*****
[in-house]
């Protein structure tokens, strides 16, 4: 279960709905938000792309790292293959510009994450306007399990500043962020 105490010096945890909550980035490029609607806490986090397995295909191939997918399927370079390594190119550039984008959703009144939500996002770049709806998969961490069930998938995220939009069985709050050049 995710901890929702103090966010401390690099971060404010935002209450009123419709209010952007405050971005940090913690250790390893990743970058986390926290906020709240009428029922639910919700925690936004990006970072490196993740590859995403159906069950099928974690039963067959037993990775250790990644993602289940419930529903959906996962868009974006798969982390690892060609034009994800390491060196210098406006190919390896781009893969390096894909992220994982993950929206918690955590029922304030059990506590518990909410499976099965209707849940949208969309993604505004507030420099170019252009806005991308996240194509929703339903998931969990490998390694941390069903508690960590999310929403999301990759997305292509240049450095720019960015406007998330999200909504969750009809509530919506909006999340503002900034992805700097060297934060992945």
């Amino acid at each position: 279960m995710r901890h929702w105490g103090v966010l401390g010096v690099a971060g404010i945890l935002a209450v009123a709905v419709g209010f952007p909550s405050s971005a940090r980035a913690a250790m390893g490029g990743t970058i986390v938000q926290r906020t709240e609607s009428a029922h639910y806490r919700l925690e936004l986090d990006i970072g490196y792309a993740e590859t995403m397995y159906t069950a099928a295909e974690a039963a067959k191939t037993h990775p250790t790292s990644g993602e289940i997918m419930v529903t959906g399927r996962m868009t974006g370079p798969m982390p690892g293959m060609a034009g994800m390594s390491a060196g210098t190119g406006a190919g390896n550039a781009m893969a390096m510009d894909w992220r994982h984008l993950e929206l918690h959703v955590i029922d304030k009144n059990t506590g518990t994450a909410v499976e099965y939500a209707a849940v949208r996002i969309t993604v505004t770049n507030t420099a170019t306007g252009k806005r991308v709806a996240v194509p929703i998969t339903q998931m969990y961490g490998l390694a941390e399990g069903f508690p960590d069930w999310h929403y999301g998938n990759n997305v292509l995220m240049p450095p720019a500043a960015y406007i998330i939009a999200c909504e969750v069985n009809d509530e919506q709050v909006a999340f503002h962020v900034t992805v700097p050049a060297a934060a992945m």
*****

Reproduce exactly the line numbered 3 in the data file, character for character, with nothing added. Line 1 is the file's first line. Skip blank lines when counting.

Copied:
């Amino acid at each position: 279960m995710r901890h929702w105490g103090v966010l401390g010096v690099a971060g404010i945890l935002a209450v009123a709905v419709g209010f952007p909550s405050s971005a940090r980035a913690a250790m390893g490029g990743t970058i986390v938000q926290r906020t709240e609607s009428a029922h639910y806490r919700l925690e936004l986090d990006i970072g490196y792309a993740e590859t995403m397995y159906t069950a099928a295909e974690a039963a067959k191939t037993h990775p250790t790292s990644g993602e289940i997918m419930v529903t959906g399927r996962m868009t974006g370079p798969m982390p690892g293959m060609a034009g994800m390594s390491a060196g210098t190119g406006a190919g390896n550039a781009m893969a390096m510009d894909w992220r994982h984008l993950e929206l918690h959703v955590i029922d304030k009144n059990t506590g518990t994450a909410v499976e099965y939500a209707a849940v949208r996002i969309t993604v505004t770049n507030t420099a170019t306007g252009k806005r991308v709806a996240v194509p929703i998969t339903q998931m969990y961490g490998l390694a941390e399990g069903f508690p960590d069930w999310h929403y999301g998938n990759n997305v292509l995220m240049p450095p720019a500043a960015y406007i998330i939009a999200c909504e969750v069985n009809d509530e919506q709050v909006a999340f503002h962020v900034t992805v700097p050049a060297a934060a992945m």